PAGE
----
I'll give you an example. In today's world, you could borrow one million dollars at very low interest rate (say 1%), featuring a carrying cost of just $10,000. You could then decide to invest that capital into an asset class with a higher yield (say 5%), earning yourself a quick $50,000. As a result of the interest rate spread between the two, you would earn a tidy $40,000 without moving a muscle.
What's more: If you pulled the same deal at 10 to 1 leverage, you could earn $400,000 for your troubles.
And the best part is that the lower the value of the dollar goes, the more you stand to make.
It's this wager — known as the dollar carry trade — that is undoubtedly one of the reasons the dollar continues to fall.
However, since the Fed has absolutely no control over where all of this liquidity will slosh, it usually flows into new asset bubbles. . . Which is why every other asset class has risen as the greenback takes a dive.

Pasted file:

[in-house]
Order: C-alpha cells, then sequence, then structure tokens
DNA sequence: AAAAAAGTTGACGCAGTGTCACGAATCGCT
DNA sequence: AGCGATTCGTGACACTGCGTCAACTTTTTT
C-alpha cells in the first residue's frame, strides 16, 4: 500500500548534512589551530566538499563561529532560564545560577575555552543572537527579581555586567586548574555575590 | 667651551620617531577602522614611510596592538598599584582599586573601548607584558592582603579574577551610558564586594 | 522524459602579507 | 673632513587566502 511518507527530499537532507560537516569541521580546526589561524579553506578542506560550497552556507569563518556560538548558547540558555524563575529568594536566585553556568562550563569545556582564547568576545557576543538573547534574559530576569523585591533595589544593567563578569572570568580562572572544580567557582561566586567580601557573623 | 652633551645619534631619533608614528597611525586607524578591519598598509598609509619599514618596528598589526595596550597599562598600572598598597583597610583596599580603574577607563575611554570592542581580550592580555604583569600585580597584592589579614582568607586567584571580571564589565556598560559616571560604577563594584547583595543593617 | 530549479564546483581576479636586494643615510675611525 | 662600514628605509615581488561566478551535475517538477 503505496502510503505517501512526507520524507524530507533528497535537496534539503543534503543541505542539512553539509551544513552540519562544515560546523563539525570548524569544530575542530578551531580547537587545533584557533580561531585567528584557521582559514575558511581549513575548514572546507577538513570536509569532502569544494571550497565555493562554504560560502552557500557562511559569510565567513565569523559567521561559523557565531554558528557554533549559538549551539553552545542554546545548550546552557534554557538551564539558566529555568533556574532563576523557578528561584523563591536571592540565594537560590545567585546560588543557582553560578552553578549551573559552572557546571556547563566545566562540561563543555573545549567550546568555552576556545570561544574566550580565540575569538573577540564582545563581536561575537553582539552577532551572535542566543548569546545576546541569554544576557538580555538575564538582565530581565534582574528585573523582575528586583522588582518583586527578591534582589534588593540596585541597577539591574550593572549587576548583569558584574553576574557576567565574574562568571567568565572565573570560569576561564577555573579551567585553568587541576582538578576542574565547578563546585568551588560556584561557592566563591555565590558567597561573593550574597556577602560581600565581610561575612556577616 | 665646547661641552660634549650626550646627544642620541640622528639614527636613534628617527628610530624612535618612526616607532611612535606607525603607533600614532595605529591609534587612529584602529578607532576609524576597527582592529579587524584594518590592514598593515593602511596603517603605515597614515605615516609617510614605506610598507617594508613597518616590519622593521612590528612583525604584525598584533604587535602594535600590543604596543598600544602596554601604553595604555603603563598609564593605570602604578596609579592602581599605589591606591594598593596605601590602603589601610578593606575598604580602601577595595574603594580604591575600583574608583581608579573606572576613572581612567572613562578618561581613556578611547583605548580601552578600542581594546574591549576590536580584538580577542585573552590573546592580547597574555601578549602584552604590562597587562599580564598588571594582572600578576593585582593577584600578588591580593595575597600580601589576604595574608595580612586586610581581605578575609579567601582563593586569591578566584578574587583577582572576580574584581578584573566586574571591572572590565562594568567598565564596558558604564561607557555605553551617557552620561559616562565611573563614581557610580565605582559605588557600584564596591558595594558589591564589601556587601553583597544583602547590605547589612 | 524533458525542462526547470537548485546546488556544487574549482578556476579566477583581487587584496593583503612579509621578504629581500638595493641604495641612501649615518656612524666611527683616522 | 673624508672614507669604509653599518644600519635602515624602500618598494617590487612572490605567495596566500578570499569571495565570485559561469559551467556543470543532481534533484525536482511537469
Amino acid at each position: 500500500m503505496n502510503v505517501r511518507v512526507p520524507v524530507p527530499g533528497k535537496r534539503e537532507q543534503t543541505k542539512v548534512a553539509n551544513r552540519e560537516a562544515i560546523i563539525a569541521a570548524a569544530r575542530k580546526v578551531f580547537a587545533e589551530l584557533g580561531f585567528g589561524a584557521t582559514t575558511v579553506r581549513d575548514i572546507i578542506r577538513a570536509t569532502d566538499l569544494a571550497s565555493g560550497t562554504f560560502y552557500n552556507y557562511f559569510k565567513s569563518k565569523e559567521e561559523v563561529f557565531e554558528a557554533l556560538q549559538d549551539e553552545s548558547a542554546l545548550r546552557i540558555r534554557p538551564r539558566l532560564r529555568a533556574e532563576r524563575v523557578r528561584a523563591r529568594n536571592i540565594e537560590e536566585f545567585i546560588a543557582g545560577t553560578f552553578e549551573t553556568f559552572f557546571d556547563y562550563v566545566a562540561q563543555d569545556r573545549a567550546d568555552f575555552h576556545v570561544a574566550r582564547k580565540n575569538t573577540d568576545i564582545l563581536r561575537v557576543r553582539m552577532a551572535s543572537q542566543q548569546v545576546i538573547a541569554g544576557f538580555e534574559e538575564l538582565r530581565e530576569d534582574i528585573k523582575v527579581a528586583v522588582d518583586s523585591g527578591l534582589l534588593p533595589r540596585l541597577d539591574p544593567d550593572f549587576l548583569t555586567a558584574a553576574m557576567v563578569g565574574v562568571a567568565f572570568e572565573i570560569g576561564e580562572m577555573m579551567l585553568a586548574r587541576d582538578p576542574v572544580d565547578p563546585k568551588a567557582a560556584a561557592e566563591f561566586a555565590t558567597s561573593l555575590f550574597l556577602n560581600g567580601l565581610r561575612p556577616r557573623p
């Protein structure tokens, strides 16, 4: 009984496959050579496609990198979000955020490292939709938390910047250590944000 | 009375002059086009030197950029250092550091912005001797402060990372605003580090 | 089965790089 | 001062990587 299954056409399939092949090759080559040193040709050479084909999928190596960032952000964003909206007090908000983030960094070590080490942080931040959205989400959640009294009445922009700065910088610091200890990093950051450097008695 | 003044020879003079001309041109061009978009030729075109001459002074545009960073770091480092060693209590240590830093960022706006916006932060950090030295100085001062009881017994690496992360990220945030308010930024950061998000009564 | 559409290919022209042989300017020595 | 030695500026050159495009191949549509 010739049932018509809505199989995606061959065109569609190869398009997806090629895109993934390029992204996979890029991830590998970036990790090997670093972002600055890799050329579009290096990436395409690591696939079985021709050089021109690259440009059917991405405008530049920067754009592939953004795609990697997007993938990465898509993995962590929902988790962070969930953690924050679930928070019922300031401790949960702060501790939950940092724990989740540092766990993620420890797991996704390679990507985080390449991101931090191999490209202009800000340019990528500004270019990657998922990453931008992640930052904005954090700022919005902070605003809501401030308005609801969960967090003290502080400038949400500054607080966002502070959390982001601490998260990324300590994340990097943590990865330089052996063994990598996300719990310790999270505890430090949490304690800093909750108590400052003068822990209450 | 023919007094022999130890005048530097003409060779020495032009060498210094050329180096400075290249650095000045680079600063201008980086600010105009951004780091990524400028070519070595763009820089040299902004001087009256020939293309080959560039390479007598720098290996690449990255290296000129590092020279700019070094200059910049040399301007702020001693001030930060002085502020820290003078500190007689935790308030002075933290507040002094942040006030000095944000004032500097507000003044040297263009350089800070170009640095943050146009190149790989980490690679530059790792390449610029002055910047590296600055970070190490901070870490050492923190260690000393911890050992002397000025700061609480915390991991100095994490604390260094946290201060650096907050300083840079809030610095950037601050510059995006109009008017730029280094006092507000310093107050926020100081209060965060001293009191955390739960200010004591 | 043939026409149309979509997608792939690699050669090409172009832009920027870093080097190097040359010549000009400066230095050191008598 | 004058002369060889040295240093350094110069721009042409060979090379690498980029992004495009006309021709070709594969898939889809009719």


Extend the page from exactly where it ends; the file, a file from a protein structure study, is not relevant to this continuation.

That's how we end up with charts like the one below; the DOW is inversely correlated to the U.S. Dollar (UUP) on nearly every single move. Take a look:
I don't mean to beat a dead horse here. But there is a method to this madness, as we have been pointing out for some time now.
The Risks to the Dollar Carry Trade
However, while the dollar carry trade seems like something you would find in a market Utopia, these wagers are as risky as it gets — especially when there is leverage involved.
The risk, naturally, is that the logic behind the entire trade will collapse once the dollar begins to rally.
When that change occurs, a market collapse won't be far behind. In fact, it will all happen very rapidly as everyone heads for the exits at exactly the same time.
Which is exactly what Nouriel Roubini correctly pointed out last month when he said, "There is eventually going to be an unraveling of this carry trade, When the snapback of the dollar occurs, it is not going to be 2% or 3%, it's going to be more like 15-20%. Then, everybody would be left to close their shorts on the dollar. You will have to sell these risky assets across the world and then you could have a huge asset bubble going into an asset bust. The crash will be as big as this bubble builds up to."